Every musician had a first time they picked up the guitar, bass, keyboard, etc. And as a professional musician, I can tell you that there is nothing more satisfying than creating music in your own home. Whether it is just picking up an acoustic guitar or producing your own original ideas, this list should help you get budding musicians of all ages well on their way.
An acoustic guitar is an instrument you can bring anywhere. This Fender FA-115 Dreadnought comes complete with everything you need including a soft guitar case (gig bag), tuner, strap, string and guitar picks. Fender has been around forever, and for around $200, this is bundle is everything you need to get started.
One item the Fender bundle does not have is a guitar stand, and the ChromaCast Upright Guitar Stand is solid inexpensive option. Not only is it easier than taking the guitar in and out of the case, but there is no motivation like an instrument sitting on a stand staring back at you, wondering why you aren't practicing. The easy access coupled with the security of keeping your guitar upright is well worth the the $10. Leaning your guitar up agains the wall tells everyone, most importantly yourself, that you aren't taking it seriously. Especially when you hear that clang after it falls over.
Bassists and drummers are always the most sought after components to a band. And unless you have a big house with sound proof rooms and lot of patience, the bass is the obvious gift. This Ibanez is a perfect first bass. Ibanez basses and guitars sound great and are underrated, in my opinion. I have a bass and guitar from Ibanez, and have never had the need for anything else.
If you decide to gift a bass, you will want to include a bass amp. Ampeg is one of the top bass amp manufacturers in the industry, and the Ampeg BA-108v2 20-watt Bass Combo Amplifier is a fantastic choice to start out with. It has a great tone for the money and won't shatter the windows in the process.
Unless otherwise specified, your guitar does not come with an instrument cable. There is no need to break the bank for a beginner, as some cables can be in excess of $60. The YUWAKAYI 10 foot guitar cable is $9 and is more than sufficient for those just starting out. When you start gigging and recording, you might want to look into upgrading, but for now it does the job just fine.
If you ask any guitarist what their first guitar was, they will most likely tell you it was a Fender Squire. This package comes with a guitar, amp, strings, tuner, chord, strap, picks and gig bag. For $370, you will be hard pressed to find a better deal than this.
If noise is an issue, VOX AP2AC amPlug 2 AC30 Guitar/Bass Headphone Amplifier is a beautiful thing. Vox makes great amps, and this little guy has a surprising sound for its size and price. Plug it into your guitar or bass and then plug headphones into the Vox. Then rock out without disturbing the neighbors, or anyone in your own house for that matter. It takes two AAA batteries that should give you anywhere from 7-11 hours of life.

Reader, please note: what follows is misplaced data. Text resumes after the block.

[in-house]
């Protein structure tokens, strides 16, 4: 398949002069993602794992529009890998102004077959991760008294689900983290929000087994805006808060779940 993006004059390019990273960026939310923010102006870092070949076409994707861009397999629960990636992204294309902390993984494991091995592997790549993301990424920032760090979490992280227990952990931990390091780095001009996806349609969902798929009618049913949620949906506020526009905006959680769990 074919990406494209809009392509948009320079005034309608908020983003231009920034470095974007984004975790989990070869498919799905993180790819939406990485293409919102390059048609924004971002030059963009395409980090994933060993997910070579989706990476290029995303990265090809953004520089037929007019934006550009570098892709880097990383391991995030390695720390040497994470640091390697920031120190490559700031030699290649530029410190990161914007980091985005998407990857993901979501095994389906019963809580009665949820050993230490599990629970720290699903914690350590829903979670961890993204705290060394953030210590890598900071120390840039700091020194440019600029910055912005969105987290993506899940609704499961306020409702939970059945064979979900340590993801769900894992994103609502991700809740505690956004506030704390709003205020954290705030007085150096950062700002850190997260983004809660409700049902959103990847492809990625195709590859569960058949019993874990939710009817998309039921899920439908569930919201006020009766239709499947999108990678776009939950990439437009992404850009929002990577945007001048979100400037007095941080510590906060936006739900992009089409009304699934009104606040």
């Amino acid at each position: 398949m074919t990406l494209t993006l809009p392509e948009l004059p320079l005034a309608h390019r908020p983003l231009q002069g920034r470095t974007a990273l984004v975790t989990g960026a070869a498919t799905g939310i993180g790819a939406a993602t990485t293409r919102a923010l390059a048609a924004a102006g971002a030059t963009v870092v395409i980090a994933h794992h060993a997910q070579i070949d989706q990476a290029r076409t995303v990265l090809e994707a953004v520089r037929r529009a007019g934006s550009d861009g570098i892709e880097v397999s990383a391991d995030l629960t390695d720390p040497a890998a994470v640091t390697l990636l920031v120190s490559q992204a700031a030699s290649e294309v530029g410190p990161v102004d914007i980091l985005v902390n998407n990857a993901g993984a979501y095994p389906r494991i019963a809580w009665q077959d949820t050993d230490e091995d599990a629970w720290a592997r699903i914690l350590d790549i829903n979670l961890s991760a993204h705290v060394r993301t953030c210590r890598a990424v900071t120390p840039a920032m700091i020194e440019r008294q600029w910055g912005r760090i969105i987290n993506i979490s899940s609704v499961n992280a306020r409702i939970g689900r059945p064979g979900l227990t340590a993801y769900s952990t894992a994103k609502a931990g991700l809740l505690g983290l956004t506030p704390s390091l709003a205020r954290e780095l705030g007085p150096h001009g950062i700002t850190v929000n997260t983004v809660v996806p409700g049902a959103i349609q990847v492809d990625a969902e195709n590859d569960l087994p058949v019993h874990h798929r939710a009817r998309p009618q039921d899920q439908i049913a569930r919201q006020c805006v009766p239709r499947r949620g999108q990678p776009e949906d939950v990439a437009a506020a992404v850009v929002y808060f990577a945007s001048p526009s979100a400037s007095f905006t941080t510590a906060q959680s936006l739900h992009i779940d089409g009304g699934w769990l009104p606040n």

If you have a Mac, then you have Garage Band, and The Midiplus, 32-Key Midi Controller is an inexpensive way to access sounds from Apple's free recoding software. Garage Band has tons of software instruments from drums to cello, bass to guitar and way too much more to mention. Just plug the midi controller into the USB port on your Mac, and when you select an instrument in Garage Band each keystroke mimics the chosen sound. After a short learning curve, you can be producing full compositions in no time. Don't get suckered in to buying keyboards with a lot of useless buttons. Midi controllers like this one are simple and easy to use, especially since everything you need is in the Garage Band program on your Mac. Not all iPads have USB ports, so be sure your computer has one.
9. Shure SM58
Eventually, you will want a condenser mic to record vocals, but they are fragile and can stop working after they hit the floor even once. The Shure SM58 is the most trusted microphone out there, and has been used to record a bunch of hit records. It is widely used as live performance mic, but it does just fine in the studio, as well. Not to mention, you can run it over with a truck and it will still work. I have had the same one for as long as I can remember, and it has endured more than you can imagine. If "They don't make 'em like they used to" the SM 58 is the exception to the rule.
You will need a mic stand. Whether you are recording, rehearsing or playing live, there are very few situations that don't call for one. And besides, you can't truly achieve proper rock stance without it. No need for anything fancy here. For $25 the AmazonBasics Tripod Boom Microphone Stand will do the trick.
Finally, if you want to record guitar, bass or vocals into Garage Band or any other recording software, you will need an interface to plug into. An interface is a small box where you plug in an instrument or mic cable, and then in turn plugs into your computer. Once plugged in, you can access what ever guitar/bass sounds your software offers, along with effects like delay, reverb and compression to put on your vocals and instruments. M-Audio is my pick for an interface that you won't outgrow for some time, and is just over $100.
These are just some of the gift options for those people in your life curious about trying the music thing out. If it takes, then you can upgrade as they grow as musicians. These are just a few ways to get them started with decent gear that won't drain your bank account. If you can afford a little more, there are certainly a bevy of other options. If finances are tight, this is a good list to go on.
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